The Palestinianinfrastructure in the West Bank has been embroiled in an existential ordeal for at least a year: The ’s successful nightly targeted killings, which employed the element of surprise, have completely impeded its operations.
Instead of plottingattacks against or against is, Fatah activists, particularly those operating within the ranks of the al-Aqsa Martyrs’ Brigades, as well as Jihad activists are busy seeking refuge, escaping and living underground in constant fear of the . This is one of the IDF’s key successes in the war against terror that has completely shattered what has remained of the Palestinian intifada.
The collapse of the terror infrastructures was very perplexing for the Palestinians because albeit it being originally established against Israel, it also represented Fatah’s strength against Hamas. Fatah demanded a truce from Israel that would also include the West Bank (and in exchange guaranteed progress in the Gilad Shalit affair – although it has no control over his destiny) and in any case asked for immunity for hundreds of persecuted activists.
Now Fatah activists will get what they wanted from the Israeli government. The West Bank will once again become an immune paradise; anti-Israel terror will be restored without interference and will pose a serious threat to Israeli society, which has experienced relative stability and calm in recent years.
Disengage from Palestinians
True, Prime Minister Ehud Olmert wants to bolster Fatah and the nationalist stream vis-à-vis Hamas, yet these very same people also perpetrate terror acts against Israel. The IDF knows from the experience it gained in prisoner release deals with Ahmed Jibril and Hizbullah that 80 percent of released Palestinians, all of whom had made a commitment not to be involved in terror, immediately resumed their terror acts against Israel.
In 2005, for example, a few prominent prisoners were released as a gesture to Mahmoud Abbas – yes, that very same Abbas. Within a month they were apprehended for preparing the infrastructure for firing rockets at Israeli communities in the West Bank, no less. They even climbed a rung in their acts of terror.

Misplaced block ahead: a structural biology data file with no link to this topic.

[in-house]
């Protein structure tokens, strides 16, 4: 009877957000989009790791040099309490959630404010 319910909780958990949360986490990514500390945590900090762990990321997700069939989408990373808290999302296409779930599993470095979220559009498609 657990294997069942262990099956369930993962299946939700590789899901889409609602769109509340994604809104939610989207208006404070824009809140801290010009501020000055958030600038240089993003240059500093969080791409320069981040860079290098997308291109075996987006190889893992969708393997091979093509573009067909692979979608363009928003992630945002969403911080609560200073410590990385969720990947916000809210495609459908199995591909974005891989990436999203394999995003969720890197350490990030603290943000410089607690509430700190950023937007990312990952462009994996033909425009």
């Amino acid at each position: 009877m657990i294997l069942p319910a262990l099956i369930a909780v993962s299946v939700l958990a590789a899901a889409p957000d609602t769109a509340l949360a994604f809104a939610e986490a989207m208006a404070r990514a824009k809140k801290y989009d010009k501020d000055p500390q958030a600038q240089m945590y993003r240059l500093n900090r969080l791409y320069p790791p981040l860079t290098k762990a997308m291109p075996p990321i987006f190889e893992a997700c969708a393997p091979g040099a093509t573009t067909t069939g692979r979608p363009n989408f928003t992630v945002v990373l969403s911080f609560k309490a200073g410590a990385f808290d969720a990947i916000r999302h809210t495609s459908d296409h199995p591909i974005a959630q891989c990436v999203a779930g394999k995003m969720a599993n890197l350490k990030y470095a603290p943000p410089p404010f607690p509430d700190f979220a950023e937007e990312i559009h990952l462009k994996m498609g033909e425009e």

Why does this happen? For released prisoners, terror is livelihood, a way of life, their honor and self determination. Moreover, those released within the framework of a prisoner deal must prove that they have not changed; they must reaffirm their status, and the only way to do so is by means of perpetrating terror acts against Israel.
Perhaps the Israeli government has still not internalized the disengagement mentality that is required here, because any involvement in Palestinian issues on our part always ends in a big bang. What we think bolsters Mahmud Abbas usually serves to weaken him and vice versa. Moreover, will one immunity deal or another change the face of the huge conflict raging between the nationalist stream and political Islam in the Arab world?
As we are not familiar with the rules and as real risks to Israel’s security are at stake, such gestures should be avoided as should involvement in the Palestinian world – which is entirely delusional as far as we are concerned.
Should Israel worry about convening the Palestinian national council? Should it bring Naif Hawatmeh here? What’s going on? Have we returned to the delusional years of Oslo? These are delusions whose time has passed, and the Israeli government would do well to avoid the self-deception, the involvement and the ensuing disappointment that will inevitably occur when it all explodes in its face.
Israel would do well to announce it will no longer interfere in Palestinian life. Not in punishing Hamas nor in compensating Fatah; not in unnecessary targeted killings nor in delusional prisoner releases.
We should disengage from the Palestinian world, for better or for worse, and focus on ourselves alone.
The writer, Dr. Guy Bechor is head of Middle East Studies
at the Interdisciplinary Centre in Herzliya. More publications and commentary articles by Dr. Bechor are available at: www.gplanet.co.il